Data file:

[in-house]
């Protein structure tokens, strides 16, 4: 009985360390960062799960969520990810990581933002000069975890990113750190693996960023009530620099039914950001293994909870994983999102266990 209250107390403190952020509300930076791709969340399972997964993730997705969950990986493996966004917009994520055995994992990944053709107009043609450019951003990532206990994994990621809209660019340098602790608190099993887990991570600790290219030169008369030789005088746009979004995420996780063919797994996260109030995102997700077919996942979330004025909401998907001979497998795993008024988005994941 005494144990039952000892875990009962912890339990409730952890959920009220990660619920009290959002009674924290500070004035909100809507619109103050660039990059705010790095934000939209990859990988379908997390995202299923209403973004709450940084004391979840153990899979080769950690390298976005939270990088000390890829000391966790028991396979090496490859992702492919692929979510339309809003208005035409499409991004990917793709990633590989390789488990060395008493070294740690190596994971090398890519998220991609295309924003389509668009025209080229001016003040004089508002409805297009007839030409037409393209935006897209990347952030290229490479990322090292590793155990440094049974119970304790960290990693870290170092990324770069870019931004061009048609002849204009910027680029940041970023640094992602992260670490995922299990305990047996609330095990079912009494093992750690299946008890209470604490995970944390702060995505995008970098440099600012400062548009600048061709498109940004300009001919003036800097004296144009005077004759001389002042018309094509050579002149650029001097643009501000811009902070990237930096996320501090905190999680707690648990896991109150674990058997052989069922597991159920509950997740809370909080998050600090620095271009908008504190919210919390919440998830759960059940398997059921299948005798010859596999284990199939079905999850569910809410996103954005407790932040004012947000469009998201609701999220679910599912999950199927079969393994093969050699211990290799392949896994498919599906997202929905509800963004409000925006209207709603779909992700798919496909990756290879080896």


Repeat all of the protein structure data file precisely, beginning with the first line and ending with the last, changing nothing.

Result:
[in-house]
């Protein structure tokens, strides 16, 4: 009985360390960062799960969520990810990581933002000069975890990113750190693996960023009530620099039914950001293994909870994983999102266990 209250107390403190952020509300930076791709969340399972997964993730997705969950990986493996966004917009994520055995994992990944053709107009043609450019951003990532206990994994990621809209660019340098602790608190099993887990991570600790290219030169008369030789005088746009979004995420996780063919797994996260109030995102997700077919996942979330004025909401998907001979497998795993008024988005994941 005494144990039952000892875990009962912890339990409730952890959920009220990660619920009290959002009674924290500070004035909100809507619109103050660039990059705010790095934000939209990859990988379908997390995202299923209403973004709450940084004391979840153990899979080769950690390298976005939270990088000390890829000391966790028991396979090496490859992702492919692929979510339309809003208005035409499409991004990917793709990633590989390789488990060395008493070294740690190596994971090398890519998220991609295309924003389509668009025209080229001016003040004089508002409805297009007839030409037409393209935006897209990347952030290229490479990322090292590793155990440094049974119970304790960290990693870290170092990324770069870019931004061009048609002849204009910027680029940041970023640094992602992260670490995922299990305990047996609330095990079912009494093992750690299946008890209470604490995970944390702060995505995008970098440099600012400062548009600048061709498109940004300009001919003036800097004296144009005077004759001389002042018309094509050579002149650029001097643009501000811009902070990237930096996320501090905190999680707690648990896991109150674990058997052989069922597991159920509950997740809370909080998050600090620095271009908008504190919210919390919440998830759960059940398997059921299948005798010859596999284990199939079905999850569910809410996103954005407790932040004012947000469009998201609701999220679910599912999950199927079969393994093969050699211990290799392949896994498919599906997202929905509800963004409000925006209207709603779909992700798919496909990756290879080896």